"I'd love to see a Baltimore Oriole," I said last April. "I mean the bird -- not the baseball players at the stadium!"
...Often at lunch time, we would look out the back sliding glass window at the many birds and hope to see that notorious flash of orange and black. All spring, we hoped to see an oriole...
I'm especially fascinated with mother birds. Although they exhibit such warm care and concern for their young, they can be positively fierce when they defend their nests. Hmmm... human mothers are often like that, too!
Now my house is empty with the twins being away at college, but I still love to look outside and marvel at the birds each spring -- especially the mothers.
I remember all the perfect nests that were built in our own back yard, and how hard it was to contain our feisty bird dog (Bandy, the black and white pointer/ English Setter) when baby birds took their first flight. The boys did everything possible to keep Bandy from those fledglings.
Here are five great reasons to study birds:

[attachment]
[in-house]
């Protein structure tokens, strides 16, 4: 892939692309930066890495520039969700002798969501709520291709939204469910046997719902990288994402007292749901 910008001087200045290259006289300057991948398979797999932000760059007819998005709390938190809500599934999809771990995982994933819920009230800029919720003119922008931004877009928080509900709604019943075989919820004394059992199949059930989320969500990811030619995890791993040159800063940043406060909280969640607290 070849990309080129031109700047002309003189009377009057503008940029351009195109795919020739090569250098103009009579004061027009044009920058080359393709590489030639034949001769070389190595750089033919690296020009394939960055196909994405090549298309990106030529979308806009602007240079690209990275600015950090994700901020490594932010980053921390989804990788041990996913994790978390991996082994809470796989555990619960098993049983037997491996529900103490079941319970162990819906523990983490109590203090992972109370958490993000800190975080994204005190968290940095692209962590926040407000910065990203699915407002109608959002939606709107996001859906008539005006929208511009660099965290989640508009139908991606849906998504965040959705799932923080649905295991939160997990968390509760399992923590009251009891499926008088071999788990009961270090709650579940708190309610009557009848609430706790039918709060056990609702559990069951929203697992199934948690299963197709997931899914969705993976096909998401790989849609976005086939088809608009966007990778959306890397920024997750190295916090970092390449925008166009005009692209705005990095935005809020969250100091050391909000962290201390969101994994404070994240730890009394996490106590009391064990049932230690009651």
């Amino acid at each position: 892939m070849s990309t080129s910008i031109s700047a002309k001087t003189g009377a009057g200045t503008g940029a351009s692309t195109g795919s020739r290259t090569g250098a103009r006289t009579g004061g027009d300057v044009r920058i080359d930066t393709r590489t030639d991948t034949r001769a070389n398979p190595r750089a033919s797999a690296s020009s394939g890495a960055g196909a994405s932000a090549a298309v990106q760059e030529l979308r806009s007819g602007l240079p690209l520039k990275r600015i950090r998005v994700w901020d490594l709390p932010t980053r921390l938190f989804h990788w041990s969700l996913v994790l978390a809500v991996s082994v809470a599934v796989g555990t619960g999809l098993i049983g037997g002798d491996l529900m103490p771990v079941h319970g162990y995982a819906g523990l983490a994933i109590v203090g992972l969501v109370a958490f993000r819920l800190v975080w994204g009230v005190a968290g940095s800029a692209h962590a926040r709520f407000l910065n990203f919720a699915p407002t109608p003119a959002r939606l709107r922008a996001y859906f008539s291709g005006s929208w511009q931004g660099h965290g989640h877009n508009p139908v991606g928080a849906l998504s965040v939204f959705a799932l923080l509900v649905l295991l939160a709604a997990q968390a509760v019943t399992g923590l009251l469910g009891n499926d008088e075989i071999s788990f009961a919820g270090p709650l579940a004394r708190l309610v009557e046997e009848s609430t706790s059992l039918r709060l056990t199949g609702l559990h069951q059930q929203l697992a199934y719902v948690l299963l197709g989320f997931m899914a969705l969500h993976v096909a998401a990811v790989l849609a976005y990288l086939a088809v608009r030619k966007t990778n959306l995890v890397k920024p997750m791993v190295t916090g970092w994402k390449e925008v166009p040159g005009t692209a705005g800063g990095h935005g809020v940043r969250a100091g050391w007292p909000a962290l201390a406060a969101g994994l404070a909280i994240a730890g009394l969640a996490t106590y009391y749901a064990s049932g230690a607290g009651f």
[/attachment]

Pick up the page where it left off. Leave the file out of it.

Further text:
1. They're attractive.
2. They make beautiful music.
3. They show us how God cares for every little creature.
4. They build marvelous works of art -- nests.
5. They fly! What could be more exciting than that?
And just in case you're thinking that studying birds is for the little kids, consider challenging your elementary students with an in-depth look at various bird species -- their distinctive plumage, and things like wintering and migration.
Middle schoolers might find it interesting to look into the varieties of birds that are found in your particular area of the United States or to delve into a study of rare birds.
One summer, we looked out back and saw a beautiful Blue Heron perched in our maple tree. I remember thinking, "Why would we have a Blue Heron here?" Of course, then we realized that it was because of our little koi pond, and due to the ongoing drought, our colorful fish would be good pickings. It was wonderful to watch that bird take flight!
Well, we never spotted a Baltimore Oriole in our back yard at lunch time, but it was always delightful to see birds out in the yard every spring. Plus, it was great to eat lunch together!
Wishing you a wonderful spring ---
"We were lucky enough to grow up in an environment where there was always much encouragement to children to pursue intellectual interests; to investigate whatever aroused curiosity." ---- ORVILLE WRIGHT